Bookmark   July 11, 2014 at 3:39PM
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Actually, the microwave over the cooktop is a great example. We had it in our previous kitchen (which was actually an awesome custom kitchen that the previous owners of that home had done right before we bought it). It was a very small kitchen in a very small condo, so it never once occurred to me that there was anything "wrong" with the microwave over the stove. We have it in our current house too (built in 2007, but we just moved there in December), and while I hated the kitchen as a whole before we bought it, and knew we would be taking on some degree of renovation, I hadn't necessarily assumed I would be losing the microwave over the stove. But in the end we did decide to get rid of it, and now it looks kind of cheap to me.

The "$10K to renovate a kitchen" is another good example. $10K IS a lot of money. Heh, when we bought our current home, I would have said that we might wind up dropping about that into it for some needed changes. Hahahaha - $20K later....

    Bookmark   July 11, 2014 at 3:41PM
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I would probably venture to say that the "average" American doesn't even do that much cooking. Heating up frozen or packaged foods or making a boxed cake doesn't really put a kitchen through it's paces. I think the notion of "functional" doesn't even register for most folks. If it has a stove, a sink, a fridge, and a dishwasher, then I bet most people would say it functions. I believe that the average person would be more swayed by eye-candy finishes and a large footprint than with a functional layout with more modest materials. Now GWers, who have spent months or years obsessing over kitchen designs may feel differently, but that isn't the average consumer.

    Bookmark   July 11, 2014 at 4:02PM
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My sister lived in a new development where she rented and now lives in a new development that is mixed single and twin houses.

The first had oak cabinets with laminate counters, stainless steel sink and white appliances. It was a basic L shape with a pantry closet and eating area. Standard for the development, which included some fairly large and fairly small houses --all of which were sited and designed to look more impressive than they were.

The second, which she bought, has Merillat framed cabinets, stainless steel appliances and black appliances, and granite countertops, a raised counter on one side and a gas fireplace in the eating area. The granite countertops and stainless appliances were upgrades but common in the development.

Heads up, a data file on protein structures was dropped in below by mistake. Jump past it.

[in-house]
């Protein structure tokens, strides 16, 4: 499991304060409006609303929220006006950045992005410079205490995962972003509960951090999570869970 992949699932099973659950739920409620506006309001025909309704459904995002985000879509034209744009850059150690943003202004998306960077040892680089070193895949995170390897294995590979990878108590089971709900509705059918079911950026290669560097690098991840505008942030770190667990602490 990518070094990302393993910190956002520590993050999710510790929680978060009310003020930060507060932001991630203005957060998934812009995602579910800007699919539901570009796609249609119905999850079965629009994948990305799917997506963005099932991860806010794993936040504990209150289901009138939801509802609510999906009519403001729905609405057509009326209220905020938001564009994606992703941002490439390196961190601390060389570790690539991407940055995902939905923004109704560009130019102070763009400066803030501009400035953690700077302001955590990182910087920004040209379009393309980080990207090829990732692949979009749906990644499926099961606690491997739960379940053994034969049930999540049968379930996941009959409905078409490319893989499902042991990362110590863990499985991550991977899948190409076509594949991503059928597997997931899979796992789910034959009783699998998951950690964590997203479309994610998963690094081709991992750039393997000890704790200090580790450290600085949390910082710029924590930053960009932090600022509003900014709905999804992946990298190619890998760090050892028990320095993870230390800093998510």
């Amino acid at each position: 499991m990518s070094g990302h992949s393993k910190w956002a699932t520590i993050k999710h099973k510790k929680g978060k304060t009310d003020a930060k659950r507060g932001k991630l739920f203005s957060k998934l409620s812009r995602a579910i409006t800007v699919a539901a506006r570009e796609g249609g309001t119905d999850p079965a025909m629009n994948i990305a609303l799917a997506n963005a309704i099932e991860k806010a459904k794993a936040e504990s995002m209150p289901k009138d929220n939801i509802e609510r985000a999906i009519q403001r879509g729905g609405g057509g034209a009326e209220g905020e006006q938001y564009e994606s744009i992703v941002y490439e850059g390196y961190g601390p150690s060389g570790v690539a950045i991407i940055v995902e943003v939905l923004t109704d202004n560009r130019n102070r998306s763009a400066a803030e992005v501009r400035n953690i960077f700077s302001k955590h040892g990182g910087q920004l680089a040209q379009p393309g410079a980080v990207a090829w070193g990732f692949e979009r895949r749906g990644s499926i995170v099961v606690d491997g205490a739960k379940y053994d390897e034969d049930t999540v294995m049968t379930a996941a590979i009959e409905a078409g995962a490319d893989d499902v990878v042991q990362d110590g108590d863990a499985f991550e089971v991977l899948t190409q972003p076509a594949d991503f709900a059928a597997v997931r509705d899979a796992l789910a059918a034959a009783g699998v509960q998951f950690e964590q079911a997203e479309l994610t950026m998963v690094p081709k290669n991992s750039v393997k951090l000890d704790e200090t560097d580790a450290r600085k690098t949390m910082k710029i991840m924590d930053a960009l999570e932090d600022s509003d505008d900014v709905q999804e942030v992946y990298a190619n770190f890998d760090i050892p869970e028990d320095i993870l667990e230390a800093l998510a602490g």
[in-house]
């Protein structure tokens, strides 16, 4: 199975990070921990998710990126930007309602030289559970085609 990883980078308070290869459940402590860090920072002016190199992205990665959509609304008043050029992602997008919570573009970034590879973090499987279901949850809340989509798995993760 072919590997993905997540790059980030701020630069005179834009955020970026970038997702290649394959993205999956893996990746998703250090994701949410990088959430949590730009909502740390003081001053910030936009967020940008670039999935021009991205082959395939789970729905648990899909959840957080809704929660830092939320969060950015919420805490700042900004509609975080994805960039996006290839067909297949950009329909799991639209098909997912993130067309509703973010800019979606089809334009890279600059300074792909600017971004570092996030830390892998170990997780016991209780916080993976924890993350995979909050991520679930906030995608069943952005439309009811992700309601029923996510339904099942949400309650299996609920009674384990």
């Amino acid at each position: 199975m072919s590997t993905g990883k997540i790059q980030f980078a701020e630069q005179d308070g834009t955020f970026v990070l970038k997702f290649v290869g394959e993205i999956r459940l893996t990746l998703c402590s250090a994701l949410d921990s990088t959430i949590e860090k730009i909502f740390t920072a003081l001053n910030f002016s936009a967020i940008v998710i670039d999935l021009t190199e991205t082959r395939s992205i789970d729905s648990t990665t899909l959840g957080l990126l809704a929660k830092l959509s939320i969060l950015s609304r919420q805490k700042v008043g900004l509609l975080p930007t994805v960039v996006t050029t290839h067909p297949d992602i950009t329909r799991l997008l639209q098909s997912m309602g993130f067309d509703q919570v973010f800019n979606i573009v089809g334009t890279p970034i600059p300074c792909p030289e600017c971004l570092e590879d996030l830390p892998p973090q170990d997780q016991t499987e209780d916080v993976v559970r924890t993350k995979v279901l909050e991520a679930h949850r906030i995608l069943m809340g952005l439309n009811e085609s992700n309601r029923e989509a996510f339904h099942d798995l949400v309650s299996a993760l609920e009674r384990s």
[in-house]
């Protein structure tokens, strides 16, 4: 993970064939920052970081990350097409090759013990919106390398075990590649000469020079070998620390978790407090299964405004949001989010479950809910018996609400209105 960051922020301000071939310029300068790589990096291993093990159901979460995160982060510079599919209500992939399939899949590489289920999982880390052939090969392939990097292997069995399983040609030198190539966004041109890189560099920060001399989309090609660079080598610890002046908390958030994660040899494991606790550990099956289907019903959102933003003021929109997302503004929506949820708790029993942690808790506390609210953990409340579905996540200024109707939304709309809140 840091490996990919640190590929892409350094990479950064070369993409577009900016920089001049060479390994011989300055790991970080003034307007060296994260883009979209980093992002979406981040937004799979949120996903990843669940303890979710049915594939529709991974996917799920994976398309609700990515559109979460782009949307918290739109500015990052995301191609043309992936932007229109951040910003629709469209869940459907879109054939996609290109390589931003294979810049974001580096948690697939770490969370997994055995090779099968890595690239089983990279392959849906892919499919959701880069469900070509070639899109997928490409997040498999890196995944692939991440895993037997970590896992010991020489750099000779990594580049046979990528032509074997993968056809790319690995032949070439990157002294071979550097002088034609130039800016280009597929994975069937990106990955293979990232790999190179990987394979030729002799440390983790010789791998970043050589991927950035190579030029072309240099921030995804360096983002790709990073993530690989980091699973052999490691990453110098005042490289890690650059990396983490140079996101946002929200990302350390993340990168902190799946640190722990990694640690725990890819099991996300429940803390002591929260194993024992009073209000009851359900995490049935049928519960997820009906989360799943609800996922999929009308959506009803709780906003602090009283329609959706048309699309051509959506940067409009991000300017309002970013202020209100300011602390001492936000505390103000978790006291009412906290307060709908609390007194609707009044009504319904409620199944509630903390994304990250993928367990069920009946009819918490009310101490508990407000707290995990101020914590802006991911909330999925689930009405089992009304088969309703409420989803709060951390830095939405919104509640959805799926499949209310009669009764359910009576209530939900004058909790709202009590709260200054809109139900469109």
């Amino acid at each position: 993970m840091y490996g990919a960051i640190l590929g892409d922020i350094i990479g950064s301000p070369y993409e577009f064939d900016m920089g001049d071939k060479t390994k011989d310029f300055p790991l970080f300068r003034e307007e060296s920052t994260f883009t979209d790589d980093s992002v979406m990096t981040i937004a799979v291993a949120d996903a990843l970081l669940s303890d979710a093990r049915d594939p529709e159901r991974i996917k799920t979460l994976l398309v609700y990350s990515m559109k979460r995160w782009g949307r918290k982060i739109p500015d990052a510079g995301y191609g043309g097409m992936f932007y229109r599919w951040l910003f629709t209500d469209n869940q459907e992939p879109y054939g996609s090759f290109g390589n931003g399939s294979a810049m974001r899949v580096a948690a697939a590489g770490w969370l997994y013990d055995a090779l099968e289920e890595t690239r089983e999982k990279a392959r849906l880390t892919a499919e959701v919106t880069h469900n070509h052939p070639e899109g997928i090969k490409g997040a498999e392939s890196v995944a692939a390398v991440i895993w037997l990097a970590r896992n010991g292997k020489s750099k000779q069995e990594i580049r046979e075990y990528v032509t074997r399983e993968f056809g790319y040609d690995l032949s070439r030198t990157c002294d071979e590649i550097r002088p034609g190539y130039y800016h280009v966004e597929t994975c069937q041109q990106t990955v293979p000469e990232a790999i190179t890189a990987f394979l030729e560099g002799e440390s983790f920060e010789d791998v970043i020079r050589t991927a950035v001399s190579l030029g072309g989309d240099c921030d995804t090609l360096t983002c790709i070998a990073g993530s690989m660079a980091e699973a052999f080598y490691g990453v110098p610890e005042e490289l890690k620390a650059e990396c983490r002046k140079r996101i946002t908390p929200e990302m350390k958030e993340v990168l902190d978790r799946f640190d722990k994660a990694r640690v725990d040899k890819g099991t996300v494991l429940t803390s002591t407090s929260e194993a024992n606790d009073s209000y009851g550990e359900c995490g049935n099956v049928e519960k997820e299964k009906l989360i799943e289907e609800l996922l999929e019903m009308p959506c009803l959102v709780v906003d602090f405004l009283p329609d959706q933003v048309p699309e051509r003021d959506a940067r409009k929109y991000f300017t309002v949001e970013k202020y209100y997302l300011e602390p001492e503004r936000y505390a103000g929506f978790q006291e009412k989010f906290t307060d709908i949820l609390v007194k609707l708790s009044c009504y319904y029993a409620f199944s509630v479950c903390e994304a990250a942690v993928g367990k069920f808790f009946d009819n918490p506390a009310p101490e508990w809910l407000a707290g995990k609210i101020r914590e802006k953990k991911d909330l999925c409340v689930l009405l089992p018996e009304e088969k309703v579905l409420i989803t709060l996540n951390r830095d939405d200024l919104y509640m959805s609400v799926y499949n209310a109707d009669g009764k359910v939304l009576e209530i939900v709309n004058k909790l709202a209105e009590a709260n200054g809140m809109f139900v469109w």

She was interested in having granite for durability, but was not all that interested in what it looked like. It's entry level, the kind I see on a lot of prefab vanity tops and not bad. She was mostly interested in the black/stainless appliances because of the features upgrade, not because of the stainless.

I think this is what the average people are looking for in a kitchen. They don't want to hate it, but on the other hand if they buy a house and it has a certain checklist of items they are fine with it.

I think Houzz would be more useful if there was a price tag attached to every picture. I think Houzz gives people extremely unrealistic expectations. This is a bit off topic but a poster in bathrooms was extremely unhappy with her tile job, which was well done but had a lot of cut tiles on the pony wall and in other areas. She said she just wanted a "typical average good quality tile job" (words to that effect) "like you see on Houzz" and then she posted a picture of a tile layout that had such a perfect layout of tiles, including a pony wall the exact thickness of one tile, that it was obviously Exceedingly Carefully Planned from the Framing Stage (I know because I am doing this myself and the size of the bathroom needed to change because of the size of the tile.

I am not being critical of the poster but she obviously had no idea the amount of work and coordination that can go into achieving "like Houzz" and with all this coordination and work goes $$$$$.

    Bookmark   July 11, 2014 at 4:15PM
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Houzz really messes with your mind, doesn't it? On the one hand, I love to see the inspirational photos, but on the other, most homes (mine included!) just don't have the square footage, number of windows, types of materials, and craftsmanship that is shown. I too would love too see budget figures for some of the spaces. I suspect I would find it shocking!

This post was edited by cstr on Fri, Jul 11, 14 at 16:56

    Bookmark   July 11, 2014 at 4:49PM
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Food, probably. Leftover pizza.


Or they could be rooting around for their Captain Crunch cereal. That'd be my guess- a nice bowl of afternoon cereal.

What do you usually look for, when you are in the kitchen?

This post was edited by Lauraeli on Fri, Jul 11, 14 at 17:02

    Bookmark   July 11, 2014 at 4:59PM
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Kitchen ammenities, according to National Association of Realtor, are half the priorities buyers are looking for / willing to pay more for